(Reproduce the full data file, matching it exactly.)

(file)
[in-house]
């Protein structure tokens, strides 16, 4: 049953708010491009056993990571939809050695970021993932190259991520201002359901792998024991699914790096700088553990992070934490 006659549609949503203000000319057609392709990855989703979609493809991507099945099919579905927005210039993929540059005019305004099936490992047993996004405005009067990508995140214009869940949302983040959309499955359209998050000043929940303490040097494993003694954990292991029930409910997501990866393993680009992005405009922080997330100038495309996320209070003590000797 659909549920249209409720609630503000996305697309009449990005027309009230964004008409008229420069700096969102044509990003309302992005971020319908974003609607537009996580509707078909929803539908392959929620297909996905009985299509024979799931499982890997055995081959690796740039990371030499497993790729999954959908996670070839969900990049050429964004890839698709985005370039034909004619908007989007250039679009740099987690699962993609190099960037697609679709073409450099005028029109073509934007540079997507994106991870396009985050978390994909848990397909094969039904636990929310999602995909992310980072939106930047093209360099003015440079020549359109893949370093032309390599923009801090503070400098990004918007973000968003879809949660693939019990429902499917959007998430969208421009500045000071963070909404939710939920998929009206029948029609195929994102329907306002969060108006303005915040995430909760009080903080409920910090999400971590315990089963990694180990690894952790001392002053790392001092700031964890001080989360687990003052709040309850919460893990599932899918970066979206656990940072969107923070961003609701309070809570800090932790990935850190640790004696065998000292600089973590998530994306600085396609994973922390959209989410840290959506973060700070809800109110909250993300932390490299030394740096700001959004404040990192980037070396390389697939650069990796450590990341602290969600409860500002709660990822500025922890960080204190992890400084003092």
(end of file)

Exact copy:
[in-house]
């Protein structure tokens, strides 16, 4: 049953708010491009056993990571939809050695970021993932190259991520201002359901792998024991699914790096700088553990992070934490 006659549609949503203000000319057609392709990855989703979609493809991507099945099919579905927005210039993929540059005019305004099936490992047993996004405005009067990508995140214009869940949302983040959309499955359209998050000043929940303490040097494993003694954990292991029930409910997501990866393993680009992005405009922080997330100038495309996320209070003590000797 659909549920249209409720609630503000996305697309009449990005027309009230964004008409008229420069700096969102044509990003309302992005971020319908974003609607537009996580509707078909929803539908392959929620297909996905009985299509024979799931499982890997055995081959690796740039990371030499497993790729999954959908996670070839969900990049050429964004890839698709985005370039034909004619908007989007250039679009740099987690699962993609190099960037697609679709073409450099005028029109073509934007540079997507994106991870396009985050978390994909848990397909094969039904636990929310999602995909992310980072939106930047093209360099003015440079020549359109893949370093032309390599923009801090503070400098990004918007973000968003879809949660693939019990429902499917959007998430969208421009500045000071963070909404939710939920998929009206029948029609195929994102329907306002969060108006303005915040995430909760009080903080409920910090999400971590315990089963990694180990690894952790001392002053790392001092700031964890001080989360687990003052709040309850919460893990599932899918970066979206656990940072969107923070961003609701309070809570800090932790990935850190640790004696065998000292600089973590998530994306600085396609994973922390959209989410840290959506973060700070809800109110909250993300932390490299030394740096700001959004404040990192980037070396390389697939650069990796450590990341602290969600409860500002709660990822500025922890960080204190992890400084003092």